U.S. Inflation Accelerated in September, Remained High

U.S. inflation accelerated in September, as pandemic labor and material shortages continued to push up prices.

The Labor Department said the consumer-price index rose .4 percent in September. 

As reported by the Wall Street Journal, on an annual basis, inflation picked up with a consumer-price index increase of 5.4 percent, the highest since 2008. 

The increased inflation will result in a 5.9 percent increase for Social Security benefits, the largest increase in nearly 40 years. Indeed, the Social Security Administration will release its annual cost-of-living adjustment on Wednesday. 

High demand is a factor driving high inflation. Spending jumped at 11.9 percent in the second quarter, as vaccination rates increased and businesses reopened.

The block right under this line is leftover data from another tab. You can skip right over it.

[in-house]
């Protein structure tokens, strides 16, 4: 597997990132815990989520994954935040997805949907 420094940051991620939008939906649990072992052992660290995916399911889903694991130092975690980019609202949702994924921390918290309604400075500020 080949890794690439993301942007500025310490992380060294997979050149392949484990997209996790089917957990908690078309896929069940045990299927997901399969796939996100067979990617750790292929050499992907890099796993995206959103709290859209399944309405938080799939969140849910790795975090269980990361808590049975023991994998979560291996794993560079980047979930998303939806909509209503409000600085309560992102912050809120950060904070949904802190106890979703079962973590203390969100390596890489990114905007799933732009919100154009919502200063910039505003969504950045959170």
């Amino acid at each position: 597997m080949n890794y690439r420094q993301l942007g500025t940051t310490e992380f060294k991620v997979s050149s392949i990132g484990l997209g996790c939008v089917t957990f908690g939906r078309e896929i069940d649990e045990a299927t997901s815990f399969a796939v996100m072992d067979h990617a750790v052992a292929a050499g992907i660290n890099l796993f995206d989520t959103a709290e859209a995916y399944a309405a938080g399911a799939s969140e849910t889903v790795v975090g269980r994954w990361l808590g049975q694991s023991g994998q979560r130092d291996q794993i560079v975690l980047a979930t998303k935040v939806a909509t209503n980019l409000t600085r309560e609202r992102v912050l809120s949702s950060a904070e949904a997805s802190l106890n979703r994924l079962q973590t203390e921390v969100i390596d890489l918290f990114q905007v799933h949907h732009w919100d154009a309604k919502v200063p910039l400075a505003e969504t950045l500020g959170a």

Worker shortages are also driving up wages, pressuring companies to raise prices. Companies are also struggling with material shortages, caused by a combination of interrupted production and supply chain issues.

Per the Wall Street Journal

Fed Vice Chairman Richard Clarida said Tuesday that the underlying rate of inflation in the U.S. economy is near the Fed’s 2% longer-run objective and, thus, that the recent surge will prove “largely transitory” once the supply bottlenecks clear. However, he said the Fed would raise rates if it saw evidence that households and businesses were beginning to expect higher inflation.

“Monetary policy would react to that,” Mr. Clarida said. “But that is not the case at present.”